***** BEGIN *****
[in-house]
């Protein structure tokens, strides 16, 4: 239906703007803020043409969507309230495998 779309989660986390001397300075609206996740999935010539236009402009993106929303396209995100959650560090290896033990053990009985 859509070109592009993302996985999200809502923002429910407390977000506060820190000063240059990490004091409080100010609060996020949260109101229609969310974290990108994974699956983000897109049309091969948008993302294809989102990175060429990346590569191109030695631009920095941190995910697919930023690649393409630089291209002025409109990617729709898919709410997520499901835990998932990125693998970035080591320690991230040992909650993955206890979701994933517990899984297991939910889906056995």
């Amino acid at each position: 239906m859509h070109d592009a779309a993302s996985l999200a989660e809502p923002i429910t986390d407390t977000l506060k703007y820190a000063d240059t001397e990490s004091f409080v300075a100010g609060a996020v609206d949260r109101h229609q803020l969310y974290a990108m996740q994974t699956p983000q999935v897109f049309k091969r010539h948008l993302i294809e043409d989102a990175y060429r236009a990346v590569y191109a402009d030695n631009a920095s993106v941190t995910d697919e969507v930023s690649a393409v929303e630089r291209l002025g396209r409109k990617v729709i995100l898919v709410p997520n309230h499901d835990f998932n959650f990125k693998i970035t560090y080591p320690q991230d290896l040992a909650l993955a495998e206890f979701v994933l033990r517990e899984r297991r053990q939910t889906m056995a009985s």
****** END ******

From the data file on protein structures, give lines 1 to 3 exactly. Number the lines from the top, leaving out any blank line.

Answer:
[in-house]
């Protein structure tokens, strides 16, 4: 239906703007803020043409969507309230495998 779309989660986390001397300075609206996740999935010539236009402009993106929303396209995100959650560090290896033990053990009985 859509070109592009993302996985999200809502923002429910407390977000506060820190000063240059990490004091409080100010609060996020949260109101229609969310974290990108994974699956983000897109049309091969948008993302294809989102990175060429990346590569191109030695631009920095941190995910697919930023690649393409630089291209002025409109990617729709898919709410997520499901835990998932990125693998970035080591320690991230040992909650993955206890979701994933517990899984297991939910889906056995």
């Amino acid at each position: 239906m859509h070109d592009a779309a993302s996985l999200a989660e809502p923002i429910t986390d407390t977000l506060k703007y820190a000063d240059t001397e990490s004091f409080v300075a100010g609060a996020v609206d949260r109101h229609q803020l969310y974290a990108m996740q994974t699956p983000q999935v897109f049309k091969r010539h948008l993302i294809e043409d989102a990175y060429r236009a990346v590569y191109a402009d030695n631009a920095s993106v941190t995910d697919e969507v930023s690649a393409v929303e630089r291209l002025g396209r409109k990617v729709i995100l898919v709410p997520n309230h499901d835990f998932n959650f990125k693998i970035t560090y080591p320690q991230d290896l040992a909650l993955a495998e206890f979701v994933l033990r517990e899984r297991r053990q939910t889906m056995a009985s």